It was a bright Monday morning and the horses were feeling high and flighty after a day of rest, but the logging was going on at a good pace just the same. Load after load was lowered from the top of the hill to the bottom, where the cable was unhooked. At this point the team turned left to move the load down the valley toward the decking yard.

The road had been sanded at the top as it was every morning. This was done to provide traction for the loaded sleighs as they were moved into position and the cable attached. It was still quite early in the morning when Old Meanie and Brownie were brought into position with their first load of the day.

Old Meanie was a black that could always make some kind of trouble, although he was capable of a lot of work when kept in control. Because of his experience he had been paired with Brownie, who was new and needed an older horse to keep him in line.

Brownie, who was a beauty, had a disposition that gave great promise of his becoming a really great lumbering horse. This made him the object of everyone's admiration and affection.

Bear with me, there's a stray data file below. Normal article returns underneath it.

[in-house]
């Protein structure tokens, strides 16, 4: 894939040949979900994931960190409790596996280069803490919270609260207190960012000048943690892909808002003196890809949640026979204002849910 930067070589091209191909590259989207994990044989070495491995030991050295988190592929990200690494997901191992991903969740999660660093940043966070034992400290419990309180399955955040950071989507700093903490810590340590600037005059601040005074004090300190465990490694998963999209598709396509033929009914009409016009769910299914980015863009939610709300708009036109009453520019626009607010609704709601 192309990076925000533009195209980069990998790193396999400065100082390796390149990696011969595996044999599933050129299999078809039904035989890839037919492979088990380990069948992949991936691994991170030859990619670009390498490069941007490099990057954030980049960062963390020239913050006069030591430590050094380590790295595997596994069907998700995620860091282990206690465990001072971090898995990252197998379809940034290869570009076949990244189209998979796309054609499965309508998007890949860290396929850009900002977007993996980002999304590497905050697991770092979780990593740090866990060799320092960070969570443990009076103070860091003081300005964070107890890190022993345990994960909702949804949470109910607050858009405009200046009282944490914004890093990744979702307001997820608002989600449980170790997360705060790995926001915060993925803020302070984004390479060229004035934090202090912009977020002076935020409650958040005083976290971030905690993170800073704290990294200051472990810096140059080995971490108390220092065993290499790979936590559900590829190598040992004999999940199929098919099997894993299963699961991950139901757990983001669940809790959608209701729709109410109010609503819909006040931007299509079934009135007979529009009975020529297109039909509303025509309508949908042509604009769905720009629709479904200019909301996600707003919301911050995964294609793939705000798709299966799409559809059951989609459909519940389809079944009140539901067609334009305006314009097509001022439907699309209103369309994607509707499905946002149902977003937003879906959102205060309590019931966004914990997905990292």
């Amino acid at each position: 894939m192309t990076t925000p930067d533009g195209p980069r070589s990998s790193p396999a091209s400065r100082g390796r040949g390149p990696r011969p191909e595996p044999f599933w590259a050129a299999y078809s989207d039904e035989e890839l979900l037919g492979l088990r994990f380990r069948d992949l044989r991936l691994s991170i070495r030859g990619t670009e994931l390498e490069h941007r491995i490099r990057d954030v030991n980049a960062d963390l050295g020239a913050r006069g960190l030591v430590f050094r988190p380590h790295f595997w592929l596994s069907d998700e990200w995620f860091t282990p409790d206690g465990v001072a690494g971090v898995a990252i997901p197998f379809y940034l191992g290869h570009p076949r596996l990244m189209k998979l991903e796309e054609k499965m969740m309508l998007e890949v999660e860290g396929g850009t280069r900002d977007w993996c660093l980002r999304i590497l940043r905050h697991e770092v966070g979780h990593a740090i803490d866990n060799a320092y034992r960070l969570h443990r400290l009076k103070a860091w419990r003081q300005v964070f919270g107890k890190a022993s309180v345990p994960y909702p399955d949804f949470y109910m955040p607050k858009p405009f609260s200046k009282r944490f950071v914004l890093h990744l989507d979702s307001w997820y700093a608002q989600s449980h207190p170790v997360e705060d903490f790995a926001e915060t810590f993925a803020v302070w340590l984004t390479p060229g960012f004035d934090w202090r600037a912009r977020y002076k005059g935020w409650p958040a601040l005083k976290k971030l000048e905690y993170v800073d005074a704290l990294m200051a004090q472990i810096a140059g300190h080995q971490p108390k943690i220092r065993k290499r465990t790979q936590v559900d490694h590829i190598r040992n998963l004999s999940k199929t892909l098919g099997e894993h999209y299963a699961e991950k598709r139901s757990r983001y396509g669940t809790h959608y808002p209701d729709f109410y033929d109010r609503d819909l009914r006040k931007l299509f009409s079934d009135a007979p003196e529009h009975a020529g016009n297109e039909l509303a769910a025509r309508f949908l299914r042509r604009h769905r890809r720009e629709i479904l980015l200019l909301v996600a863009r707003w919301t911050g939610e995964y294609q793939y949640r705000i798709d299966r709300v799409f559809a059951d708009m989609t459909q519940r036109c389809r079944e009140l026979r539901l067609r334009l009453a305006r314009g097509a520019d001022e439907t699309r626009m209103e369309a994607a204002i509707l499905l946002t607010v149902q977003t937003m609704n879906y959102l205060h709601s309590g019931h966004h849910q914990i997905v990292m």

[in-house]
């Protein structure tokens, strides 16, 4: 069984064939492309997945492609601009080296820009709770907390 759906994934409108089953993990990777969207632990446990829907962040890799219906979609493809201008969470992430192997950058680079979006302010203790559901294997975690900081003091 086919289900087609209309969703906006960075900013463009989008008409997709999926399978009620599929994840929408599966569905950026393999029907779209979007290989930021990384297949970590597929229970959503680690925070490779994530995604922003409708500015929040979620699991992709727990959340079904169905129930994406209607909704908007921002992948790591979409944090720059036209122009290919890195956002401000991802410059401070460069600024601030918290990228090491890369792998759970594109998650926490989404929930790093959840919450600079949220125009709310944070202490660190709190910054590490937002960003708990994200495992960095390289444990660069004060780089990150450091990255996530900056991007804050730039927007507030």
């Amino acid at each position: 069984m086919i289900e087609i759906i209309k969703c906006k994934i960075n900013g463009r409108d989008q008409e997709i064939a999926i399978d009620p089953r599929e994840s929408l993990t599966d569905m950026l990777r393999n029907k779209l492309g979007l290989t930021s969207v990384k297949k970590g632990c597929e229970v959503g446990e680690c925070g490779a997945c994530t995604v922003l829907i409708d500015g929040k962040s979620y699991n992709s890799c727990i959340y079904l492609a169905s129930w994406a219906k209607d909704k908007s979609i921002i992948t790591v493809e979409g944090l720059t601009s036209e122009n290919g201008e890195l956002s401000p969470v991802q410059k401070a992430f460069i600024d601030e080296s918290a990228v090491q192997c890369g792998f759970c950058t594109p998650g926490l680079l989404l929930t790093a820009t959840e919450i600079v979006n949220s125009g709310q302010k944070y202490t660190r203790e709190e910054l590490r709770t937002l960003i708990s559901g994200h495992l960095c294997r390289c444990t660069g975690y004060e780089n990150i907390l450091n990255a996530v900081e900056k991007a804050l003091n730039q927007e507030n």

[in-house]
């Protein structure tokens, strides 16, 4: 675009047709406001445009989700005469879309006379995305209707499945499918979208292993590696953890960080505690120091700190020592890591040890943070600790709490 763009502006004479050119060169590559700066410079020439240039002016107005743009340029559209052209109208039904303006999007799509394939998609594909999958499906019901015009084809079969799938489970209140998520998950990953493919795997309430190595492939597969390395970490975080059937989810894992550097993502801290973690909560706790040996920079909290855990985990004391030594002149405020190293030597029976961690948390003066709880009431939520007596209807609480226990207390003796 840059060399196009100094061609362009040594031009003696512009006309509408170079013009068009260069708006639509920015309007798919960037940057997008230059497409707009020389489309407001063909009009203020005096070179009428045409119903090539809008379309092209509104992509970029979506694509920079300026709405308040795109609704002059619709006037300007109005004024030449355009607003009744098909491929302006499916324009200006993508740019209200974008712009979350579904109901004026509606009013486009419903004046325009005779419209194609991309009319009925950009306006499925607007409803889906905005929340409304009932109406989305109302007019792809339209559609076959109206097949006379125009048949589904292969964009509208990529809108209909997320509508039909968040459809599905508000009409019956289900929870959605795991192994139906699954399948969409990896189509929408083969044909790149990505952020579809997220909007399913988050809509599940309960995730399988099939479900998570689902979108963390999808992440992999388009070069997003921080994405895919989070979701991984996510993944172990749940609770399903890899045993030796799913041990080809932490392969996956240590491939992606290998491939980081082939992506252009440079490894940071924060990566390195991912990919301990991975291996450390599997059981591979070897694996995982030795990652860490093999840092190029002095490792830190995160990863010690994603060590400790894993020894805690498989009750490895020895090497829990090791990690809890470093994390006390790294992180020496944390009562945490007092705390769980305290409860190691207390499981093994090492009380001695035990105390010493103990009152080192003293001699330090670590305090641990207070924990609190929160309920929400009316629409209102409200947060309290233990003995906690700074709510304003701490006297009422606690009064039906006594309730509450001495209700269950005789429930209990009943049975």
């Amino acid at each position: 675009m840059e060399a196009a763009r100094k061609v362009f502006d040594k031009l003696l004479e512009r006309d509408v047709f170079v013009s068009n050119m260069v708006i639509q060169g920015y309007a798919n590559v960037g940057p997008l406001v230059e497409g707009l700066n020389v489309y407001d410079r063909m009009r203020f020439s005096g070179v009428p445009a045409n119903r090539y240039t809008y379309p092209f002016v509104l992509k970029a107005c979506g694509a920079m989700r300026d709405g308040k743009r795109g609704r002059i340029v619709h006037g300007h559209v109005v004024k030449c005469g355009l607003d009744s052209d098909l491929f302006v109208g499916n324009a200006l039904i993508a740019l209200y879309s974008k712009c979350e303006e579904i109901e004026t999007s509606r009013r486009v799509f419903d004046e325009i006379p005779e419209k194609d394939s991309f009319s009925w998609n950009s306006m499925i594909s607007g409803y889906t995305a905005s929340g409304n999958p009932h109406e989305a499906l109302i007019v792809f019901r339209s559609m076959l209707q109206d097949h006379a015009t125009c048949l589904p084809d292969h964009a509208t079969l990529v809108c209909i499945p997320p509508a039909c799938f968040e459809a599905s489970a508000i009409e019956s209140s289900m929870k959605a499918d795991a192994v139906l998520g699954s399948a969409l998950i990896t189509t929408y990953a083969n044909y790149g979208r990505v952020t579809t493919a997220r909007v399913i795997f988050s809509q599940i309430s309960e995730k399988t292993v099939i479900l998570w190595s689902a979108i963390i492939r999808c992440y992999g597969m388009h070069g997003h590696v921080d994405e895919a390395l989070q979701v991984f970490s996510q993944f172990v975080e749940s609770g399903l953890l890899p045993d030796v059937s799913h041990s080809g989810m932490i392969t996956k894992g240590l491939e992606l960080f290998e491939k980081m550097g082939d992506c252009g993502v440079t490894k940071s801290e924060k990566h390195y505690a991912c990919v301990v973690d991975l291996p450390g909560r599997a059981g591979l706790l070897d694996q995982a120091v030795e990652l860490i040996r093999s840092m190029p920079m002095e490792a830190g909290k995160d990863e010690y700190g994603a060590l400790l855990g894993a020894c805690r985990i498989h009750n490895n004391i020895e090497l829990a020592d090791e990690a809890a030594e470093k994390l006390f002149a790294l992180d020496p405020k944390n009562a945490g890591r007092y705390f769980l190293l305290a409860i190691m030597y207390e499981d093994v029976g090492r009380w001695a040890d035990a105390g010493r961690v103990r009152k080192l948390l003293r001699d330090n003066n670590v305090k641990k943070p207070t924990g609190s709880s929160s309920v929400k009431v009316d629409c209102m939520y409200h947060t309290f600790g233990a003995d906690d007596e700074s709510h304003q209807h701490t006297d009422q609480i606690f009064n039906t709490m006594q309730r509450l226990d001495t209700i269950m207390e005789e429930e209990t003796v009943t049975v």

When Brownie and Old Meanie came into position, Old Meanie was still smarting from a "tuning up" he had received to quiet his ornery behavior. He was dancing and throwing his head around, keeping the driver busy in an effort to hold him in and at the same time prevent Brownie from getting nervous. So the load passed beyond the sandy spot before the cable operator could hook onto the load.

The sleigh—two eight foot bunks hooked together—was loaded as high as possible with those great logs and the push behind the horses was immense. Though the men tried valiantly to hold steady, and the driver sawed desperately on the lines from his seat high on the load, the 45 degree grade made control a hopeless task.